“This is all enabled by technology,” Griffiths says, “if you try to connect the journey and you have twelve hubs to choose from, you clearly don’t want to arrive in the corner of one hub and then have to go what will be a journey of nearly eight kilometers to a car-park. If we apply technology on a dynamic daily basis, we will optimize the allocation of our flights so that we can connect as many people as possible through the same hub. [Then] we have dramatically improved the utilization of the airport. We’ve dramatically improved the connectivity, and we’ve created an environment where nobody will have to walk any more than 400 meters from one plane to the next.”
The technology implemented at Dubai’s future airport will also focus on way-finding, travel information, and revenue opportunities through retail and services—common themes at the ATIS Summit.
“We’ve got to get smarter, within the supply chain, between airlines, between technology providers, between airport ground handlers,” Griffiths says. “We’ve got to whisk people through the airport without queuing, without wait time. Entice them with the best possible commercial offers, work with the airlines to ensure that we’re using that journey in the air to tantalize people with what they can expect on the ground.”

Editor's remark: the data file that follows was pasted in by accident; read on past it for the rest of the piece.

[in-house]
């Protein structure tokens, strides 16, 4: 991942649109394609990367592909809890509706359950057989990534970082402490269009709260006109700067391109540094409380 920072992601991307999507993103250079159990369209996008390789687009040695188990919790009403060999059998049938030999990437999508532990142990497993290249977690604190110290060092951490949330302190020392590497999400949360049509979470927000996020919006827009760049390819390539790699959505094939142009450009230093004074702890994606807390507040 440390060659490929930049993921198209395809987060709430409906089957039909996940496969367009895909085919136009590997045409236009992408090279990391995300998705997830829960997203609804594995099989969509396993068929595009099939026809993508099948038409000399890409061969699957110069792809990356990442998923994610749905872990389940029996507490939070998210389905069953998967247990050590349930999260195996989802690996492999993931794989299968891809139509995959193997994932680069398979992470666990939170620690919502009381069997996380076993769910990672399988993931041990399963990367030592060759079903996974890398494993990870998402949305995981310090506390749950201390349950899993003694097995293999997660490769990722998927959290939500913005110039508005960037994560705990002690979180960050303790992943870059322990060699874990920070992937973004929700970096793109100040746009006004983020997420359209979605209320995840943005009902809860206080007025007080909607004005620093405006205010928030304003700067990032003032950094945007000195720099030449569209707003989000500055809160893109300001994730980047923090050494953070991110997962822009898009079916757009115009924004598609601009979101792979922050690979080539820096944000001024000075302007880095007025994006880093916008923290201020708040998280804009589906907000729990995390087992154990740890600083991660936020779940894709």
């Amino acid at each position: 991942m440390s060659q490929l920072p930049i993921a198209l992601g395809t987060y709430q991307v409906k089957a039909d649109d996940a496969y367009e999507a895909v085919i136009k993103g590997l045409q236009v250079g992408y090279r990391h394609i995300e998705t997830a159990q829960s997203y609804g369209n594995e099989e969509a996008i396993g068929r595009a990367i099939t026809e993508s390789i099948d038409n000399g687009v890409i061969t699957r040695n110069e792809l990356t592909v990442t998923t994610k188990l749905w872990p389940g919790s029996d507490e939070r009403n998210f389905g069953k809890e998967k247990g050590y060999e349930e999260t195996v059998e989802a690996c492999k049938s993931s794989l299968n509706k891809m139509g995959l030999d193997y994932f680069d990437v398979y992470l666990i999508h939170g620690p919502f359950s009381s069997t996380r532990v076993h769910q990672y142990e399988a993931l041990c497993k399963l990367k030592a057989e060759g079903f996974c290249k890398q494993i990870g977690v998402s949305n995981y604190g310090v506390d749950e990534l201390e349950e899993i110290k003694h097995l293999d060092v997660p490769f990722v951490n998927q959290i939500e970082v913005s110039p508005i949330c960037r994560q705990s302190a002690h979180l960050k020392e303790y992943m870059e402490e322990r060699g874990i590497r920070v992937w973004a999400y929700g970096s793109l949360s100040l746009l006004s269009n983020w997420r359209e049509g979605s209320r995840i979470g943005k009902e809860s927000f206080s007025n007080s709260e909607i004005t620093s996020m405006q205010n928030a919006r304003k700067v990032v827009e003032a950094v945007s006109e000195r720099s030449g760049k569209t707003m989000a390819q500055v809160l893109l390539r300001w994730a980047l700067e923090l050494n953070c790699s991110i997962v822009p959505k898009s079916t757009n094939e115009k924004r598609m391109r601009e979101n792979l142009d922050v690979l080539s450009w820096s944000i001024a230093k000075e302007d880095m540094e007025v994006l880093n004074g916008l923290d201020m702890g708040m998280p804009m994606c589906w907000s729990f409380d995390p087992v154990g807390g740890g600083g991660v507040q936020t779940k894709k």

Betting Small is a Big Win
Griffiths is confident of his alternate vision of tomorrow’s airports, as people-friendly spaces.
“Simple, intuitive airport design on a manageable scale is what we’re setting out as our vision of the future, which will be replicated in multiple times,” he says. “It’s what customers want. It’s what airlines want. I believe it’s what everybody should want.”
As to why Dubai wants it, the answer from Griffiths is simple: “In the future, we’re going to be connected, all six continents of the world, through Dubai, in massive scale.”
Have a confidential tip for Skift? Get in touch
Photo credit: Dubai Airports' rendering of its future light box hubs airport facilities. Dubai Airports